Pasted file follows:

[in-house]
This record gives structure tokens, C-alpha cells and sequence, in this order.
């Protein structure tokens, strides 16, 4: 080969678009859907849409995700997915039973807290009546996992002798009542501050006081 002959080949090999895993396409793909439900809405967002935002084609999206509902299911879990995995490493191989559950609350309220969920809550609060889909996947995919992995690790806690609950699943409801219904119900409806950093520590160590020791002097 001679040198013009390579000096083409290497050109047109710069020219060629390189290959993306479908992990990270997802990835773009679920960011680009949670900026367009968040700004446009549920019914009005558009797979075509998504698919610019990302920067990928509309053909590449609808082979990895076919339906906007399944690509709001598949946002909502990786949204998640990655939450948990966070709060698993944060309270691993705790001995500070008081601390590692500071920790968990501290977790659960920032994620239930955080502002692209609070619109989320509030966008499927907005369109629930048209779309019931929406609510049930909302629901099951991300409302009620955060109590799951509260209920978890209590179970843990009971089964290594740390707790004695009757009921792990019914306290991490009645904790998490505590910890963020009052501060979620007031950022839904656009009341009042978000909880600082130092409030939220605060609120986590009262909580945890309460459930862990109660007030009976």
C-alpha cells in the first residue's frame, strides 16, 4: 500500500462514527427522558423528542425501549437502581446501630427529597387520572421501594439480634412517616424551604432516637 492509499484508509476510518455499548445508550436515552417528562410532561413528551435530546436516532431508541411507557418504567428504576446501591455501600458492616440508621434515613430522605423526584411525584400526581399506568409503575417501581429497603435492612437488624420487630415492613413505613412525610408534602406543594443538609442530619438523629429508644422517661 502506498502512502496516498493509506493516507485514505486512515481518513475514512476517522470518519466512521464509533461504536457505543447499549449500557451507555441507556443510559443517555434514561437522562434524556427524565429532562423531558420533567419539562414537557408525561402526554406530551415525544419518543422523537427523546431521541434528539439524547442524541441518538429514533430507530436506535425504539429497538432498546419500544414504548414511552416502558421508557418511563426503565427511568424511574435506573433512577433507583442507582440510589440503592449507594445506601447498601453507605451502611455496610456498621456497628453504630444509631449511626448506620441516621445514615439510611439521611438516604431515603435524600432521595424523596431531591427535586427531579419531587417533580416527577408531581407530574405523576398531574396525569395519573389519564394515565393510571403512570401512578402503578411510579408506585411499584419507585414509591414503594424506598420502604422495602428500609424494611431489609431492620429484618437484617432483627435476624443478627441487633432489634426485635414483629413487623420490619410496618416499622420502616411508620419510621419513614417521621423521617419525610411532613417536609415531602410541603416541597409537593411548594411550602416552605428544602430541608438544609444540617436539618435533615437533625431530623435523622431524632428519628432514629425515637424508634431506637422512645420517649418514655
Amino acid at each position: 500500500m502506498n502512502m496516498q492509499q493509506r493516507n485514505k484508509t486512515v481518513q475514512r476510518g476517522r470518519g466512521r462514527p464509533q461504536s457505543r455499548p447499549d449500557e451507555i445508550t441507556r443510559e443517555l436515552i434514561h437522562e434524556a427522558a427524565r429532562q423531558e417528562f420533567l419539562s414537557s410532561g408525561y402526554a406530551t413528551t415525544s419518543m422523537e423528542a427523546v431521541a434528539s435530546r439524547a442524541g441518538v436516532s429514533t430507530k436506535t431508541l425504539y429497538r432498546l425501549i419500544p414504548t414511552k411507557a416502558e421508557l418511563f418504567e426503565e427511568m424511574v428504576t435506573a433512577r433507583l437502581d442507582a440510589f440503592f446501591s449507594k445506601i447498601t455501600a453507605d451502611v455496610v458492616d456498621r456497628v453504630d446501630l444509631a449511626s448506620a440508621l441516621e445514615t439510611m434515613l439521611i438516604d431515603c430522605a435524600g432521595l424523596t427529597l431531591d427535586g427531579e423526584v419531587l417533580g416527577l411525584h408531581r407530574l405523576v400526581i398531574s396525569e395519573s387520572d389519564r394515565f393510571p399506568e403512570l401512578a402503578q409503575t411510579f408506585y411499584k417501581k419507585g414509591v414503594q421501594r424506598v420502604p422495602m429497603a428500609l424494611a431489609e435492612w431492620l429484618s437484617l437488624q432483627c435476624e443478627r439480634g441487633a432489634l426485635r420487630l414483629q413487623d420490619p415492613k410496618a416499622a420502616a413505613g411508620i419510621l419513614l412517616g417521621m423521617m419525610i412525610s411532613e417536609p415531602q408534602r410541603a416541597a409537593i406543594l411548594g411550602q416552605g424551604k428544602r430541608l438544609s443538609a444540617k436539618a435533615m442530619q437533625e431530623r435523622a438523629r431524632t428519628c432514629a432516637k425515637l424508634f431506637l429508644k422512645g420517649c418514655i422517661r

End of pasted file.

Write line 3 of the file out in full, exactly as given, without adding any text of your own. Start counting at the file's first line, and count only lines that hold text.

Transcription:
């Protein structure tokens, strides 16, 4: 080969678009859907849409995700997915039973807290009546996992002798009542501050006081 002959080949090999895993396409793909439900809405967002935002084609999206509902299911879990995995490493191989559950609350309220969920809550609060889909996947995919992995690790806690609950699943409801219904119900409806950093520590160590020791002097 001679040198013009390579000096083409290497050109047109710069020219060629390189290959993306479908992990990270997802990835773009679920960011680009949670900026367009968040700004446009549920019914009005558009797979075509998504698919610019990302920067990928509309053909590449609808082979990895076919339906906007399944690509709001598949946002909502990786949204998640990655939450948990966070709060698993944060309270691993705790001995500070008081601390590692500071920790968990501290977790659960920032994620239930955080502002692209609070619109989320509030966008499927907005369109629930048209779309019931929406609510049930909302629901099951991300409302009620955060109590799951509260209920978890209590179970843990009971089964290594740390707790004695009757009921792990019914306290991490009645904790998490505590910890963020009052501060979620007031950022839904656009009341009042978000909880600082130092409030939220605060609120986590009262909580945890309460459930862990109660007030009976």